IDF denies report troops entered Syria unauthorized, sparked deadly firefight
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IDF denies report troops entered Syria unauthorized, sparked deadly firefight

Haaretz claims officer responsible for the raid has history of going rogue, contradicting IDF account of the exchange, in which at least one Syrian civilian was reportedly killed

Judah Ari Gross is The Times of Israel's military correspondent.

Israeli soldiers are seen at the Quneitra border crossing in the Golan Heights, on March 23, 2019, ahead of demonstrations over US President Donald Trump's recognition of Israeli sovereignty over the area. (Jack Guez/AFP)
Illustrative: Israeli soldiers are seen at the Quneitra border crossing in the Golan Heights, on March 23, 2019, ahead of demonstrations over US President Donald Trump's recognition of Israeli sovereignty over the area. (Jack Guez/AFP)

The Israel Defense Forces on Thursday denied key details in an investigative report in the Haaretz daily about a cross-border raid into Syria last year in which at least one Syrian national was killed.

The exposé focused on the commander of the troops who conducted the operation — Lt. Guy Eliyahu — whom the newspaper claimed had a history of ignoring or violating orders and covering up his actions while his superiors looked the other way.

The article focused on a case in which Eliyahu’s unit — a team in the Golani Brigade’s famed reconnaissance battalion — engaged in a firefight in southern Syria in the predawn hours of January 24, 2019.

According to an unidentified source, Eliyahu’s team was patrolling along the Syrian frontier when “they decided that they wanted to go to a house on the other side of the border.” The source said that they then indeed entered Syrian territory without seeking or receiving approval from higher-ranking officers, which would be a highly irregular — and punishable — action by a lieutenant, as it could lead to soldiers being captured on foreign soil.

The lieutenant then reportedly knocked on the door of the house west of the Syrian border town of Jubata al-Khashab and called out in Arabic for those inside to open the door. At that point, the people inside — whom Haaretz said were not part of a terrorist group but were Syrian civilians — opened fire at the intruders, apparently thinking the IDF soldiers were pro-Iranian militiamen, prompting Eliyahu’s troops to return fire before they rushed back into Israeli territory. Only once they were back in Israel, did Eliyahu report to his commanders what had happened, according to the article.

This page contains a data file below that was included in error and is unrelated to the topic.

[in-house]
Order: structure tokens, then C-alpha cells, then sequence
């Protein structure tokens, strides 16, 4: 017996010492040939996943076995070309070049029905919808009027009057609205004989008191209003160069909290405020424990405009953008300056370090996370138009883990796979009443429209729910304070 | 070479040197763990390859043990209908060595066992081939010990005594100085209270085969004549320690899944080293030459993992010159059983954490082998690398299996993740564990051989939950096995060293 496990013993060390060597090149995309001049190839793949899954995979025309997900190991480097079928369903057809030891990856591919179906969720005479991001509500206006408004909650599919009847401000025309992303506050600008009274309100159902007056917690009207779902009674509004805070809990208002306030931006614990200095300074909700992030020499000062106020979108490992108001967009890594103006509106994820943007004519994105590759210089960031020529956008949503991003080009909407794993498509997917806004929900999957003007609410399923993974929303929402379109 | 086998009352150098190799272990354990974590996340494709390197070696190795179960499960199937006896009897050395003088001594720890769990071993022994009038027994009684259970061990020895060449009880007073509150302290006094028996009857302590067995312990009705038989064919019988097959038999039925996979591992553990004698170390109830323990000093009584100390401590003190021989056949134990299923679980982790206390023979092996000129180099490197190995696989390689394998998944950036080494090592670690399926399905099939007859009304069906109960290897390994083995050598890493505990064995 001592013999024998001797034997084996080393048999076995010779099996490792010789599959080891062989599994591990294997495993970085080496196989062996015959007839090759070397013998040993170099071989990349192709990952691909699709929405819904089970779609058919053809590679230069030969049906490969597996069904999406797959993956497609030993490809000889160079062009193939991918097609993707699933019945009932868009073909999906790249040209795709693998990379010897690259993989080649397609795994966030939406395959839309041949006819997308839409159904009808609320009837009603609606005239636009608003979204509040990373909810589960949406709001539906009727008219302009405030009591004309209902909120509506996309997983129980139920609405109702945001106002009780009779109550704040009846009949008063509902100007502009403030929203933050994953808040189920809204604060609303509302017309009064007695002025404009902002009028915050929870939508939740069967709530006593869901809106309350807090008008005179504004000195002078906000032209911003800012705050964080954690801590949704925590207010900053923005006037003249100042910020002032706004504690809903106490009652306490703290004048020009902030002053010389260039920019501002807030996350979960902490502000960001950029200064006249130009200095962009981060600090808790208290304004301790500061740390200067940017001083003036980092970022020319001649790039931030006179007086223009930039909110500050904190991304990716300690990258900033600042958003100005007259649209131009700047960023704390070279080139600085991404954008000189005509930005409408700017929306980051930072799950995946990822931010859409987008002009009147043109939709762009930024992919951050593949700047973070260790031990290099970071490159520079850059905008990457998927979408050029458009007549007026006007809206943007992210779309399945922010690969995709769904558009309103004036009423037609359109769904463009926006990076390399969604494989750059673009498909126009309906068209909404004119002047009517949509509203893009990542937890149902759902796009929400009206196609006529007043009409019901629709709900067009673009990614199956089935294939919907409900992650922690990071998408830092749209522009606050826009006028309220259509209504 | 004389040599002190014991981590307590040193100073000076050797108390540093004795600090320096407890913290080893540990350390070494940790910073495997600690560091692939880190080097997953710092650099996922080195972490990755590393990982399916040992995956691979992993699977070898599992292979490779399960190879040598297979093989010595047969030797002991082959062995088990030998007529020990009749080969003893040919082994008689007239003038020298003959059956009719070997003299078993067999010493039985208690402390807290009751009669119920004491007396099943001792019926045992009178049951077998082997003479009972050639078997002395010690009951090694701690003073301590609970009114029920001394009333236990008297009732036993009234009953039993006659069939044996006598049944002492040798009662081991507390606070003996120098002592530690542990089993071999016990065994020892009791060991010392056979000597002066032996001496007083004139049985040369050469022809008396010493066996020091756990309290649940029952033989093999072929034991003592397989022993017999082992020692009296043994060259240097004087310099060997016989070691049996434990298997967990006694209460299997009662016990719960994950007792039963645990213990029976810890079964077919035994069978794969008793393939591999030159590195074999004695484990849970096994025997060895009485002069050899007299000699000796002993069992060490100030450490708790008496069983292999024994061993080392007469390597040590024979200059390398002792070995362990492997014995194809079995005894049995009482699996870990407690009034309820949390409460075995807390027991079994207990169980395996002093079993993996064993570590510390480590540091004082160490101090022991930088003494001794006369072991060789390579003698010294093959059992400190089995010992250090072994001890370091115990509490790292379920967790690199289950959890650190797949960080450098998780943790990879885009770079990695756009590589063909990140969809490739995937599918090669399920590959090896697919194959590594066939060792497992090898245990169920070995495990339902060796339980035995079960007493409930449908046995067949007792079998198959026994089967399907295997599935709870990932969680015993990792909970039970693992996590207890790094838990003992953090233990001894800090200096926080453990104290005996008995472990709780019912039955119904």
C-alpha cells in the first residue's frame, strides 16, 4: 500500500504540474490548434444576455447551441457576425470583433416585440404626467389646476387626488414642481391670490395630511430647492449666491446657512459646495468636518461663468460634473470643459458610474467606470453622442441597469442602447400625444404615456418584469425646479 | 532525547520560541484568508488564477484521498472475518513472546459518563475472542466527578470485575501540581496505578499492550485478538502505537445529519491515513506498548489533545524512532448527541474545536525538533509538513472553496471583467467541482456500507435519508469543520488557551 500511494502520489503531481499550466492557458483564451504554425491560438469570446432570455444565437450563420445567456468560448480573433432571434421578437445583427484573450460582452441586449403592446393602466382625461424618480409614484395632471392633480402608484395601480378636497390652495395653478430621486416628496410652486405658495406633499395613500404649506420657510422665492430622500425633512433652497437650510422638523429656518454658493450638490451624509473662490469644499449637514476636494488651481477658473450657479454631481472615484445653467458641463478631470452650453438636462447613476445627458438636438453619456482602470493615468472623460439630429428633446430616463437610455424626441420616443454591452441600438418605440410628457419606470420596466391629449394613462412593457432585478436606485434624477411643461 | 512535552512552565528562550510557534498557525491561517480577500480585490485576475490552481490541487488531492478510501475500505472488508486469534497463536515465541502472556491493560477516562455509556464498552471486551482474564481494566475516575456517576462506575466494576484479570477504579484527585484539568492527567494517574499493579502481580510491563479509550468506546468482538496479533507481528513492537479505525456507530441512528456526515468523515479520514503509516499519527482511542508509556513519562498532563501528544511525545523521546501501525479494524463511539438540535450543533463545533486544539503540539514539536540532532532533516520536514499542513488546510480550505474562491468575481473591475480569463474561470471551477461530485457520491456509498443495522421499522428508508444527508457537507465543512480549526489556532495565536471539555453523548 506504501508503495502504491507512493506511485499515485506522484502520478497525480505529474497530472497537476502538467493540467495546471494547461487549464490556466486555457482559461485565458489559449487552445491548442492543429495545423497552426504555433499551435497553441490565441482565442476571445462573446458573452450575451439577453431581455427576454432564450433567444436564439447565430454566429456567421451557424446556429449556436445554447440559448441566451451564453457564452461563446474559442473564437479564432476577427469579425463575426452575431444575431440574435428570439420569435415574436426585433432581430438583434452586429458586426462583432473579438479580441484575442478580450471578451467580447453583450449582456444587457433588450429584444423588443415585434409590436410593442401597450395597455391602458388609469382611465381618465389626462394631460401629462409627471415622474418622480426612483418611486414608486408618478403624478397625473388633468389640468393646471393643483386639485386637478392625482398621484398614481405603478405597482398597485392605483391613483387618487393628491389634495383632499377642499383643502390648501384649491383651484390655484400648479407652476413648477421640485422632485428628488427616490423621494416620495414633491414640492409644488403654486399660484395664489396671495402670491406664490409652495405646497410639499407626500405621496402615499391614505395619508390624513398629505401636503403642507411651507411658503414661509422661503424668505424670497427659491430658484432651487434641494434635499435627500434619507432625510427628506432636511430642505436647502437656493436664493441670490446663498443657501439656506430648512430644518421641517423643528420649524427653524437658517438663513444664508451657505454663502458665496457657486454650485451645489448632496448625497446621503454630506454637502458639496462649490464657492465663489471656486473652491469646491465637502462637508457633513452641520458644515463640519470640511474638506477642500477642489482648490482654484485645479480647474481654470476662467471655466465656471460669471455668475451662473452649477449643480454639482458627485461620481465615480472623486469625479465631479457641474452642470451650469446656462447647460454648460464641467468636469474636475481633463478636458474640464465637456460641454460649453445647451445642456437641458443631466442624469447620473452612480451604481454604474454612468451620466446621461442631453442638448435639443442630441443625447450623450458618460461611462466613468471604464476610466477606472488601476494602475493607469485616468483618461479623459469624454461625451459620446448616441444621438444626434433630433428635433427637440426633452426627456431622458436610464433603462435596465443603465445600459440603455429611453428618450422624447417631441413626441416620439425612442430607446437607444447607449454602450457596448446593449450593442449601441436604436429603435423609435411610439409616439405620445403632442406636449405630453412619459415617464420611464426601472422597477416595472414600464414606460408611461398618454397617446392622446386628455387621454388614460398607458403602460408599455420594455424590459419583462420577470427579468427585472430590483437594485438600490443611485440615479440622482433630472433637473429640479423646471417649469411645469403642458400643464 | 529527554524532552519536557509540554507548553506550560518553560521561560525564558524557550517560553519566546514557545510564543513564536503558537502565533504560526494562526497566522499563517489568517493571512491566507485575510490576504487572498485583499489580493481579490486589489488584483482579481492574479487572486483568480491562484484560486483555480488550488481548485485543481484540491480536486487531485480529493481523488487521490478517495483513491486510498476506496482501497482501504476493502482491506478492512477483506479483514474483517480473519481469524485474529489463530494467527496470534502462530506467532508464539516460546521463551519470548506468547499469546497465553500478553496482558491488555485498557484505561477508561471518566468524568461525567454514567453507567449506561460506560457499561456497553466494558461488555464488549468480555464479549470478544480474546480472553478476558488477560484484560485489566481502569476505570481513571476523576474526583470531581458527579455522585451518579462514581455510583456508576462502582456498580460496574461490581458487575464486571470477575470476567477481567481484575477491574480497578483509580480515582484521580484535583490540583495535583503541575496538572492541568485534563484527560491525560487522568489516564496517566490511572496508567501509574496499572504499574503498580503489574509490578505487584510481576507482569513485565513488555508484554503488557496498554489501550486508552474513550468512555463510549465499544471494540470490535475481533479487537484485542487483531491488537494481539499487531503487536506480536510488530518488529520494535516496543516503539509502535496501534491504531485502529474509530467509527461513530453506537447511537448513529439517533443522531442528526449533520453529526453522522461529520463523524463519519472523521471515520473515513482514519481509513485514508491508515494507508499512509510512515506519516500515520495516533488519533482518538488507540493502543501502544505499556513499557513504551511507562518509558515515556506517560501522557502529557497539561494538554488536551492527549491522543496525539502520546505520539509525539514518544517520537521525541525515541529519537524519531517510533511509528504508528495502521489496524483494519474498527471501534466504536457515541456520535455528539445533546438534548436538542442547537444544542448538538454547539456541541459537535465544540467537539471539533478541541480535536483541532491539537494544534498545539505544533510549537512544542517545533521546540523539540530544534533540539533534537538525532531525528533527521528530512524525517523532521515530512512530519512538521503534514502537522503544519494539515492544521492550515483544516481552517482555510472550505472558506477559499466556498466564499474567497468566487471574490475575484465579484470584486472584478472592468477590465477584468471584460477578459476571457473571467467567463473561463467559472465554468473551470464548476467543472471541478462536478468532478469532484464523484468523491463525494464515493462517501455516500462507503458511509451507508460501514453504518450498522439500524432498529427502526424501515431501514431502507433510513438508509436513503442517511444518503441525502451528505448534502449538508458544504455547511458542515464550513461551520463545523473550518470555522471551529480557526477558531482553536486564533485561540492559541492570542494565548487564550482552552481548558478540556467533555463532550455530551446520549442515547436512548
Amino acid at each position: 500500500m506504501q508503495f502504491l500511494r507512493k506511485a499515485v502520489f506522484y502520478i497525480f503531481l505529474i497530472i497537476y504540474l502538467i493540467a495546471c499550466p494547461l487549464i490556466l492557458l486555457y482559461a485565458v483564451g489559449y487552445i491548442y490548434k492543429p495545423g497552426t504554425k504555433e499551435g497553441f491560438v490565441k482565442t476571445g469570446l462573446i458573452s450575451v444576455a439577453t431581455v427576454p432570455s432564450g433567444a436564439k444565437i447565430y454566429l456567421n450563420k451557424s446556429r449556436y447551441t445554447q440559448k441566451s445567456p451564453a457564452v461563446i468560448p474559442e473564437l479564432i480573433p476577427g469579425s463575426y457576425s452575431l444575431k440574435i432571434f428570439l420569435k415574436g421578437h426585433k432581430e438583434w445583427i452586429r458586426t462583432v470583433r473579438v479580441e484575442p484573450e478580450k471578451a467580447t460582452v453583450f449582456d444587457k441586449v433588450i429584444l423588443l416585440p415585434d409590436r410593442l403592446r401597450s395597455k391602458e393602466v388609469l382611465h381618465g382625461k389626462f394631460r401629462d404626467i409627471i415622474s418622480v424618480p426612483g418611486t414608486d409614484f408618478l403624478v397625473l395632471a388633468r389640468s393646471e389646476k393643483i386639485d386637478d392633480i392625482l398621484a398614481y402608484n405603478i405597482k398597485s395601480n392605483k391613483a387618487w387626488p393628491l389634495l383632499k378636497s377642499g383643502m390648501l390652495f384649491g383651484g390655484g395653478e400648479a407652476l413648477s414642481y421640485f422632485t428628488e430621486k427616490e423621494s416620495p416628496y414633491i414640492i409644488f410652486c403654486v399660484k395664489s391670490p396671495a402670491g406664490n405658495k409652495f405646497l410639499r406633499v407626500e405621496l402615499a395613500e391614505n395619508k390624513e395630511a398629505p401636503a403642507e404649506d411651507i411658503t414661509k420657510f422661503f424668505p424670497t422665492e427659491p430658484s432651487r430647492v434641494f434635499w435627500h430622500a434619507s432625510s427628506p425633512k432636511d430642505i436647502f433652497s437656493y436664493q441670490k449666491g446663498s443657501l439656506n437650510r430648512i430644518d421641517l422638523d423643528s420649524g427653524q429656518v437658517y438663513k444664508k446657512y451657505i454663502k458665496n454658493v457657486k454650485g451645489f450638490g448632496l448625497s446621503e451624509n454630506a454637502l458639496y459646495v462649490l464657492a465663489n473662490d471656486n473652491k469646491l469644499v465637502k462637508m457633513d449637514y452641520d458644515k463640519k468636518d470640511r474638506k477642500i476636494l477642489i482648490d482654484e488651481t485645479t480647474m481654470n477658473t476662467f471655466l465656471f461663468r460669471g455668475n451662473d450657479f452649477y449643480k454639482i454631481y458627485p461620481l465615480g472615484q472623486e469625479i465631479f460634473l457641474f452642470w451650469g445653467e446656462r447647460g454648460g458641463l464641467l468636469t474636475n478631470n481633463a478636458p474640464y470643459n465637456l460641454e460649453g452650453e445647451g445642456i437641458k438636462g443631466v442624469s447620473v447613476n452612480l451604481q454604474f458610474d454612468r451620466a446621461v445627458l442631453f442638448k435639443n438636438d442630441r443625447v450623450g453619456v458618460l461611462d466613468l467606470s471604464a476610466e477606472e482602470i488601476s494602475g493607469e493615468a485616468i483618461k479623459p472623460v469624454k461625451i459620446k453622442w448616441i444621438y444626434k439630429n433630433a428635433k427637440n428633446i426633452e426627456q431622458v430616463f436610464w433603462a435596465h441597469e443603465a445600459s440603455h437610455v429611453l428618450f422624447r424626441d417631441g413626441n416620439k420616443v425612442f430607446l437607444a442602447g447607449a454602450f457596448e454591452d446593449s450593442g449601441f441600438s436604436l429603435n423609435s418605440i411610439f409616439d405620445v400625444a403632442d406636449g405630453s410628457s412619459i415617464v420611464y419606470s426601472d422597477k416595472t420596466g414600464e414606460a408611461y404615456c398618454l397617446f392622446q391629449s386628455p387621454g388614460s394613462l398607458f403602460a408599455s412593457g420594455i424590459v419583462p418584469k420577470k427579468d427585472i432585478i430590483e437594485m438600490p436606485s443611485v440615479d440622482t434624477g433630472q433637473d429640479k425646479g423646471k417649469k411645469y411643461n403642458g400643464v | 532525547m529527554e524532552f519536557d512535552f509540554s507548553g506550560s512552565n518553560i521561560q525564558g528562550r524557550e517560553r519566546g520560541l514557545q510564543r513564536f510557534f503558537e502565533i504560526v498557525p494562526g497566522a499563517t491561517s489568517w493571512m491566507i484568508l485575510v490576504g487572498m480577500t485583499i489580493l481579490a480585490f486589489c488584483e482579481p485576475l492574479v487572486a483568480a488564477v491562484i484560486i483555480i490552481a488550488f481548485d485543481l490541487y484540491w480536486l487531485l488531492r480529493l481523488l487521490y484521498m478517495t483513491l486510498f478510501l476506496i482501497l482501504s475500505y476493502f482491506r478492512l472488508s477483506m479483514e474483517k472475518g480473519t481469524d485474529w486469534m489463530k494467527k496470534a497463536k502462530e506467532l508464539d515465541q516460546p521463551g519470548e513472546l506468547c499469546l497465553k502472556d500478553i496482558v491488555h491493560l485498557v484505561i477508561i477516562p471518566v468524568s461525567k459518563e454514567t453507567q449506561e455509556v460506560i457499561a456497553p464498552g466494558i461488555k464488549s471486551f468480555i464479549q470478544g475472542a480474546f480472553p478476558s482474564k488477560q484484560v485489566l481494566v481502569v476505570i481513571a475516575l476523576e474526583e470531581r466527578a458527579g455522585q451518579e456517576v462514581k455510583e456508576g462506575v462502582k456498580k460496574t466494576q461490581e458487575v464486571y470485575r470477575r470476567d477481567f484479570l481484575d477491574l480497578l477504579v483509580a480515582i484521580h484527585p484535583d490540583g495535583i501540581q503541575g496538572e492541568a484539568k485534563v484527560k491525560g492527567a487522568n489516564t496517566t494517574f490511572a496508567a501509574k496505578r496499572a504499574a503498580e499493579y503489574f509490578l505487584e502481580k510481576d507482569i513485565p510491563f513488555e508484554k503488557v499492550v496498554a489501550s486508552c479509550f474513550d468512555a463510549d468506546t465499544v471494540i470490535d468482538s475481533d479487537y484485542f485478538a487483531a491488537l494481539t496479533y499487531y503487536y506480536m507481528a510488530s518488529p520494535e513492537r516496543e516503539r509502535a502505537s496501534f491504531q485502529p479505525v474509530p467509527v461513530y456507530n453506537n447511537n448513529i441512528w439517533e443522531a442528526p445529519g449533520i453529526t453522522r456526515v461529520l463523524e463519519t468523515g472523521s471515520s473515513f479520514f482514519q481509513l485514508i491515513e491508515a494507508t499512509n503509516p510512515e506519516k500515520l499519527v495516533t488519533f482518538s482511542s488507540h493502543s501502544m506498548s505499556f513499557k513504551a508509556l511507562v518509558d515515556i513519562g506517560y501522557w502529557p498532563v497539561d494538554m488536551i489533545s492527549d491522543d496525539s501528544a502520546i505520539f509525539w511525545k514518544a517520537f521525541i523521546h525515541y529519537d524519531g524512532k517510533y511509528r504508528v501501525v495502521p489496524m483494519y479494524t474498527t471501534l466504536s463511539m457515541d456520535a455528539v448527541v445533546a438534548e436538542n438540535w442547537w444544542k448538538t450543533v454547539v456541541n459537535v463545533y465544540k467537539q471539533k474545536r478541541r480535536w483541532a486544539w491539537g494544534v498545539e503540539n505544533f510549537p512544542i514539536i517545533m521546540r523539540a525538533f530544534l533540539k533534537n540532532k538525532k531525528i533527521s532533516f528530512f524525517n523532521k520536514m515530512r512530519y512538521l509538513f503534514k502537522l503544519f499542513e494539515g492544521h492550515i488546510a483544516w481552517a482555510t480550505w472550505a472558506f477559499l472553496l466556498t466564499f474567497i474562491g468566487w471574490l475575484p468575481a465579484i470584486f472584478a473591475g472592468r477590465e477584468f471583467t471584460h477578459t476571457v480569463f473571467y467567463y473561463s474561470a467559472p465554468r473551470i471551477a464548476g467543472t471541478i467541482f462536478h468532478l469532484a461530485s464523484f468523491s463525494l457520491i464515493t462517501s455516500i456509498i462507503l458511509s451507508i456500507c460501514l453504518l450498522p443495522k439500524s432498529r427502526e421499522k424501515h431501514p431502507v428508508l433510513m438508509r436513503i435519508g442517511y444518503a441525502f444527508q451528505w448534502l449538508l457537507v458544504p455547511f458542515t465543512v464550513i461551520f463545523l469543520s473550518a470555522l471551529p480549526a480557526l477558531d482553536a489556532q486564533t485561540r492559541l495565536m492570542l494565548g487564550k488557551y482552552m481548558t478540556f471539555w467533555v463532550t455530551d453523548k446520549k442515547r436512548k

View of the border fence with Syria from the Israeli side in the Golan Heights, on July 23, 2018. (David Cohen/Flash90)

No Israeli troops were injured. According to Haaretz, two or three Syrians were killed in the exchange. Syrian media reported at the time that one person was killed and five were injured.

Though the IDF on Thursday confirmed that a firefight occurred — and had told reporters about the exchange at the time, albeit with minimal details — the military denied the article’s key claims, principally in the order of events and the involvement of senior officers.

In a statement, the IDF spokesperson said the soldiers had not entered Syrian territory on a whim, without notifying superiors, and then come under fire, but had first been shot at and only then — with authorization — crossed the border.

“During their operations, IDF soldiers saw shots being fired at them and responded with gunfire to remove the threat. Contrary to what was claimed, the troops did not cross the border into Syria on their own initiative and did not go to the house in violation of orders,” the military said.

A UN peacekeeper from the UNDOF force stands guard on a watchtower at the Quneitra Crossing between Syria and the Golan Heights, Friday, March 8, 2013. (AP/Ariel Schalit)

“The crossing of the United Nations-marked border was done after the troops were fired upon and upon receiving permission from qualified officials in real time,” the IDF wrote in its statement.

The military also denied that Eliyahu had commanded the operation, rather saying that the commander of the company — a higher ranking officer — led the mission.

“We’d like to stress that the troops reported on the exchange at the time and requested assistance, so the claim that the event was reported after the fact, and only after they returned to Israeli territory, is bizarre and incorrect,” the IDF said.

The military denied that the incident had been “covered up” and said it had been investigated by the head of the regional brigade, the head of the Golani Brigade, the commander of the regional division and the commander of the Northern Command.

“The attempt to portray this as a cover-up or a concealment during the operation or afterward and to claim that a number of senior IDF officers participated in the cover-up is a lie and false on every level,” the military wrote.

The exchange of fire in question occurred days after a flareup of violence between Israel and Iran in Syria.

Trails left by the Iron Dome air defense system intercepting a Syrian projectile over Mount Hermon in the Golan Heights, on January 20, 2019. (Israel Defense Forces)

On January 20, Israel reportedly conducted a rare daylight missile attack on Iranian targets in Syria. In response, several hours later Iran fired a surface-to-surface missile at the northern Golan Heights, which was intercepted by the Iron Dome missile defense system over the Mount Hermon ski resort, according to the IDF.

The following morning, the Israel Air Force launched retaliatory strikes on Iranian targets near Damascus and on the Syrian air defense batteries that fired upon the attacking Israeli fighter jets, the army said.

Twenty-one people were killed in the Israeli raids in Syria early on Monday, 12 of them Iranian fighters, a Britain-based Syrian war monitor said.

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